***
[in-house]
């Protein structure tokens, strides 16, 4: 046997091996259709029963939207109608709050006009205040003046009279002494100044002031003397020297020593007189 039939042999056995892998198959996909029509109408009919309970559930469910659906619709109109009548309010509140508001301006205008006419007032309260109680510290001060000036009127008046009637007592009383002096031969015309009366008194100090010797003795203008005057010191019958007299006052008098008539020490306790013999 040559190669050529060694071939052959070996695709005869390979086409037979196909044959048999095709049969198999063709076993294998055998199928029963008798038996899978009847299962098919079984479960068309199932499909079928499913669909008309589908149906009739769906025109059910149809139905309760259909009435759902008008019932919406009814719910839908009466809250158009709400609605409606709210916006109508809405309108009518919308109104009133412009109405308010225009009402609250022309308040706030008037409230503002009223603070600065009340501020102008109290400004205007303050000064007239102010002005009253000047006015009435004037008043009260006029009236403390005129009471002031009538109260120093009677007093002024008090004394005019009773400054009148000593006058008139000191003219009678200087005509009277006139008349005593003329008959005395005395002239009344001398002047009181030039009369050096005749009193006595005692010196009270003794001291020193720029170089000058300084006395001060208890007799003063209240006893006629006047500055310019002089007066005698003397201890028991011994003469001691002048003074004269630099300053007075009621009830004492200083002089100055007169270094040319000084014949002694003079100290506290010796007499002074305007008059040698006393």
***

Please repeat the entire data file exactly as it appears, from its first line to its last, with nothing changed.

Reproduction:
[in-house]
């Protein structure tokens, strides 16, 4: 046997091996259709029963939207109608709050006009205040003046009279002494100044002031003397020297020593007189 039939042999056995892998198959996909029509109408009919309970559930469910659906619709109109009548309010509140508001301006205008006419007032309260109680510290001060000036009127008046009637007592009383002096031969015309009366008194100090010797003795203008005057010191019958007299006052008098008539020490306790013999 040559190669050529060694071939052959070996695709005869390979086409037979196909044959048999095709049969198999063709076993294998055998199928029963008798038996899978009847299962098919079984479960068309199932499909079928499913669909008309589908149906009739769906025109059910149809139905309760259909009435759902008008019932919406009814719910839908009466809250158009709400609605409606709210916006109508809405309108009518919308109104009133412009109405308010225009009402609250022309308040706030008037409230503002009223603070600065009340501020102008109290400004205007303050000064007239102010002005009253000047006015009435004037008043009260006029009236403390005129009471002031009538109260120093009677007093002024008090004394005019009773400054009148000593006058008139000191003219009678200087005509009277006139008349005593003329008959005395005395002239009344001398002047009181030039009369050096005749009193006595005692010196009270003794001291020193720029170089000058300084006395001060208890007799003063209240006893006629006047500055310019002089007066005698003397201890028991011994003469001691002048003074004269630099300053007075009621009830004492200083002089100055007169270094040319000084014949002694003079100290506290010796007499002074305007008059040698006393």